Recession Anxiety: How Much More Downside in Markets?

Recession Anxiety: How Much More Downside in Markets?

Recession Anxiety: How Much More Downside in Markets?

“Far more money has been lost by investors preparing for corrections, or trying to anticipate corrections, than has been lost in corrections themselves.” – Peter Lynch

“Far more money has been lost by investors preparing for corrections, or trying to anticipate corrections, than has been lost in corrections themselves.” – Peter Lynch

“Far more money has been lost by investors preparing for corrections, or trying to anticipate corrections, than has been lost in corrections themselves.” – Peter Lynch

Investor anxiety has shifted from inflation fears to recession worries. The level of bearishness from investors and analysts is the highest in recent memory, with a large majority thinking that we’re already in a global recession, or about to enter one.  Every recent discussion around the stock market has ended with the same proclamation: “I’ll wait for the next pullback before buying, the world is entering a recession, if not already in one.” To top it all off, the US just announced that 2Q GDP was negative, causing a ‘technical recession’ of two negative GDP quarters in a row.

When there’s weakness in markets and economies around the world, the key difference between a shallow bear market (average -20-25%, which we have already seen) vs. a deep bear market (more than -35% fall) is whether the US enters recession, given its position as the world’s largest economy and largest exporter of capital.  US recessions cause a shortage of dollars around the world, aggravating the economic contraction in emerging markets, causing deeper equity bear markets.

So, is the technical recession a sign that there’s more downside in equities? The correct definition of a recession is not two consecutive quarters of negative GDP; it is a more complicated, and more subjective, decision made by the National Bureau of Economic Research (NBER). The problem for investors is that NBER takes its time to announce the start and end of recessions as it assesses many variables.  This analysis gives a more accurate call on the US economy, where a recession is called when there’s a broad decline in economic activity, but is of little use to investors, as NBER recession proclamations are made long after the fact, making them useless as a timing tool.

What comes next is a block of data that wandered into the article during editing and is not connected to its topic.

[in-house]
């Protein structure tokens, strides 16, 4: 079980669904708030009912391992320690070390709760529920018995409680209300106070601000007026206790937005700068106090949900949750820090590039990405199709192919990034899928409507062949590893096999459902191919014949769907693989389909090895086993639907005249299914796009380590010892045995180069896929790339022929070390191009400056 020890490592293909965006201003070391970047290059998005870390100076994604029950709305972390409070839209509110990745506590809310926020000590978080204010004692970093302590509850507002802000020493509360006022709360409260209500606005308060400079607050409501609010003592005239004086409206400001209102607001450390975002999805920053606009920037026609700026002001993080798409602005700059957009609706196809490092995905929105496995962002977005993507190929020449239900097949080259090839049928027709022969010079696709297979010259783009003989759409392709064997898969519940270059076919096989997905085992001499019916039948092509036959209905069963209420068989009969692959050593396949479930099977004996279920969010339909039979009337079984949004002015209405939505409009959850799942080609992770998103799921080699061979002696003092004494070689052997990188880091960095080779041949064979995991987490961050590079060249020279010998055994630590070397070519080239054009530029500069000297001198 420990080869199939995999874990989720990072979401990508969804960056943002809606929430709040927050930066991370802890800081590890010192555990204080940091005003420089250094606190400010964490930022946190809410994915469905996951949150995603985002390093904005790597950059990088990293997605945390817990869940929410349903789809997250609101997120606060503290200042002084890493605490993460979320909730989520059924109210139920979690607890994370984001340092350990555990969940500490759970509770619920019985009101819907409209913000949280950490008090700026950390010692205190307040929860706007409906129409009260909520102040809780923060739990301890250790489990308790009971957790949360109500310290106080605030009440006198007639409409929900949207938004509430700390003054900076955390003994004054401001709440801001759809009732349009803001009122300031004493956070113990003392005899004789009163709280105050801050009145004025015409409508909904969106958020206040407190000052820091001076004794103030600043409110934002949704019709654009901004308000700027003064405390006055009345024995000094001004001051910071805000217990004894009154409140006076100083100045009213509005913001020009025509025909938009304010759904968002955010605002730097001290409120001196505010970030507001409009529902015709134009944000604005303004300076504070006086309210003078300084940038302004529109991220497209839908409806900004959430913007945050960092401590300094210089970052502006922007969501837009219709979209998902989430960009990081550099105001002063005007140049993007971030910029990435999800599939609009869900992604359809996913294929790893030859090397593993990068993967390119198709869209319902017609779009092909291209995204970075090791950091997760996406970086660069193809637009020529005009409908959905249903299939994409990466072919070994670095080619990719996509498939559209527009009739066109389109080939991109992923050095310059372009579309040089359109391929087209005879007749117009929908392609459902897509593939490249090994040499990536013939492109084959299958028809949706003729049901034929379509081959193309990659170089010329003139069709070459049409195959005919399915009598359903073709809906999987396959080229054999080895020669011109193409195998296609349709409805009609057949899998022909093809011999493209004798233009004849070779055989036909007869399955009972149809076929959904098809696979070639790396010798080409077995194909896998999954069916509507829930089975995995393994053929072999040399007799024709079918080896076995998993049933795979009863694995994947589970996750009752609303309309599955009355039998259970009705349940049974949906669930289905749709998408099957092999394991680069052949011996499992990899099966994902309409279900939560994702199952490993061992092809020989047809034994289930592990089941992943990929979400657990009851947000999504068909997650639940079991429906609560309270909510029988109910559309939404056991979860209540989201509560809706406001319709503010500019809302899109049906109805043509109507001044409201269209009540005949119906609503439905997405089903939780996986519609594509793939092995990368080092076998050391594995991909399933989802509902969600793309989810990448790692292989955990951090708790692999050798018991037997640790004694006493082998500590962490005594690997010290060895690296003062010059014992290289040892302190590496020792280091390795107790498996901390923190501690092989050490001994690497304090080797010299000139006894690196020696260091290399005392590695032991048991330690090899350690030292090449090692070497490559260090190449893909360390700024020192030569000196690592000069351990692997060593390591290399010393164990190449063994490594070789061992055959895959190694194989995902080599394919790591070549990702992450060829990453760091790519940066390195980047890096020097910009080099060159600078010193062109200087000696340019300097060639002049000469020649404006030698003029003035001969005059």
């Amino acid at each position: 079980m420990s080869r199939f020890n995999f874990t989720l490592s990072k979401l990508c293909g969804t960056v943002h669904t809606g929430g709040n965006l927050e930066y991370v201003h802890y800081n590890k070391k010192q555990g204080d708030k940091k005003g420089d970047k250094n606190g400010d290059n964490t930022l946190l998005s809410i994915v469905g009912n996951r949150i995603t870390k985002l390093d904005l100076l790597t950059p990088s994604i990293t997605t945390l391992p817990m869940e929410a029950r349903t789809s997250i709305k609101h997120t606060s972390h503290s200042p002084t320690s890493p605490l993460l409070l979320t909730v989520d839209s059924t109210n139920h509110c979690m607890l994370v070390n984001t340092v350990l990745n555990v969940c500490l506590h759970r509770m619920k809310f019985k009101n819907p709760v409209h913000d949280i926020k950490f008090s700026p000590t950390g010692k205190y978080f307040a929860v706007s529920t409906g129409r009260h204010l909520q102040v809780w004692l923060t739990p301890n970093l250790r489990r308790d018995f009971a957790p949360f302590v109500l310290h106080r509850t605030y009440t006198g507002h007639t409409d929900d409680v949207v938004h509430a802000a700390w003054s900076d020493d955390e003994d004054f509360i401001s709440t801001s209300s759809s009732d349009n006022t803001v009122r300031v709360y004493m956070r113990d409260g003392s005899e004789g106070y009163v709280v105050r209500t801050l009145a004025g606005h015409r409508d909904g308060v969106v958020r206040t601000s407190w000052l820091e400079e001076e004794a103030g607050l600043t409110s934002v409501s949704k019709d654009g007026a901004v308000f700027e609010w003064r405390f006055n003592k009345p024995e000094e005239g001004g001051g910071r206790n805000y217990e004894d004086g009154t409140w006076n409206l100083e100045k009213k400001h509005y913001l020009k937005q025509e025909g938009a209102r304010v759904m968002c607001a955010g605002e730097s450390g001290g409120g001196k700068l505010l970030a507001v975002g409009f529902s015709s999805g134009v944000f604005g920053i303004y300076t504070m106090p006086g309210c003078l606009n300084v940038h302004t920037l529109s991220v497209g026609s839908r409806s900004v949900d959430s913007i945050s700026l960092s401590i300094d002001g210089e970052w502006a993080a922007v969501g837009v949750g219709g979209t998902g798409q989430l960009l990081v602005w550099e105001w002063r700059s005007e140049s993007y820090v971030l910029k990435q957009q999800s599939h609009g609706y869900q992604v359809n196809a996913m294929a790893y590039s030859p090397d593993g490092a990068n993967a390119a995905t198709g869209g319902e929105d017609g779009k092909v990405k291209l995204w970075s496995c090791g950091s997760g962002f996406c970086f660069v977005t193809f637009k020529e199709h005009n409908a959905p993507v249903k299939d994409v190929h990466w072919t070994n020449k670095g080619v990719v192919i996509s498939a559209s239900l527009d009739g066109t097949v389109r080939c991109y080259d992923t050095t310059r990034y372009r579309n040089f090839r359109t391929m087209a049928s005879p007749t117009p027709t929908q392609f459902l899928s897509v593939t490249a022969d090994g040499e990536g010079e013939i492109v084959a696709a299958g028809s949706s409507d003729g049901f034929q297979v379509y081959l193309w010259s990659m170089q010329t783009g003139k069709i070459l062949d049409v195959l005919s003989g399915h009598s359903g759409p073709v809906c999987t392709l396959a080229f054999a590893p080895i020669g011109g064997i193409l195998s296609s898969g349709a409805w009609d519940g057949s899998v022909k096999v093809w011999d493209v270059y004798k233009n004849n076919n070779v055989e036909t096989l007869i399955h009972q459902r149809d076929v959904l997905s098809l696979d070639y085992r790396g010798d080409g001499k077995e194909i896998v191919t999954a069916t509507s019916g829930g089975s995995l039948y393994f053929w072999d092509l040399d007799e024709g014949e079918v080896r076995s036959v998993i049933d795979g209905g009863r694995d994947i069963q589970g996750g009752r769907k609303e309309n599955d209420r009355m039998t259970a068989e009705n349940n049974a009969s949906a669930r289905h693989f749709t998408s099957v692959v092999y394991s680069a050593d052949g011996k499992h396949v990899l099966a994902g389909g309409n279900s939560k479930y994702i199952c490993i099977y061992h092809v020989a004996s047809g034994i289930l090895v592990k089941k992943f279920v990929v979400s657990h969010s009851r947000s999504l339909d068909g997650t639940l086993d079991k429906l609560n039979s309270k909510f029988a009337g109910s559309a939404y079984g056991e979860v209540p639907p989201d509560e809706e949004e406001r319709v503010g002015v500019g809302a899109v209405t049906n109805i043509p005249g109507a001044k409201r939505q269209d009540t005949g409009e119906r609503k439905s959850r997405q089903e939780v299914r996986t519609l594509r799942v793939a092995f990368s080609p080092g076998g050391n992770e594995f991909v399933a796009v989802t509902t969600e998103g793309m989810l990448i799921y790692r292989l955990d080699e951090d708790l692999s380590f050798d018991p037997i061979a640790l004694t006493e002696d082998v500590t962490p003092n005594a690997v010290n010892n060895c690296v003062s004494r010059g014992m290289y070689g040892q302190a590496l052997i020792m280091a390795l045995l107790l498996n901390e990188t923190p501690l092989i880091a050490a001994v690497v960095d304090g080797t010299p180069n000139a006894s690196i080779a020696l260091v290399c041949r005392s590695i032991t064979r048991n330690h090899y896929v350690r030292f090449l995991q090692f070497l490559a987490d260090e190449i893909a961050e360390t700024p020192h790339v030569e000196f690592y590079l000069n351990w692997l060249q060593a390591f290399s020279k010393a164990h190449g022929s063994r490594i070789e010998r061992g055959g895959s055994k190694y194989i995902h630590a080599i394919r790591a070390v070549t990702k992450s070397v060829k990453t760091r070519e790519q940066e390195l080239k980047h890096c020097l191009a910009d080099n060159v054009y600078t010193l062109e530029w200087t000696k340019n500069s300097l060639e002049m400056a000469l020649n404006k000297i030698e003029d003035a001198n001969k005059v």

Analysts who say the US economy is already in a recession should re-read the preceding paragraph. There has never been a recession when the job market is as strong as it is now. Broad declines in economic activity occur when consumers significantly reduce spending, and the primary cause for such an event is loss of employment. 

What about investor sentiment, which has been cited as a significant factor contributing to recessions? At the end of each year, BusinessWeek used to run a roundtable of Wall Street economists’ forecasts for the coming year. The practice was discontinued as the forecasts were consistently and widely off the mark, sometimes comically so. Chief economists of major banks did not want their wrong forecasts in black and white for all to see.

In 2007 (at market peak pre-Great Financial Crisis) and 2020 (pre-COVID) over 70% of economists and fund managers said that a recession was unlikely. After equity markets fell ~40% in both cases, close to 90% of respondents reversed their view and said recession was ‘likely or already here’, but by then markets were bottoming. If the BusinessWeek annual roundtable was still being held, at the end of last year economists would likely have been uniformly bullish, following 2021’s stellar year where every asset class gained in value.  

Instead what we got was the worst first half performance in bonds since 1865, and the second worst for a century (the worst was in the 1930s Great Depression).  The combination of weak equity and bond markets has resulted in the worst start for a traditional 60% equity / 40% bond portfolio in history.

And predictably, investor sentiment has taken a beating, with predictions of a global recession flooding investor inboxes. Europe is likely already in recession, caused by high energy prices and years of misguided ESG policies by politicians, but the chorus for recession has now extended to the US.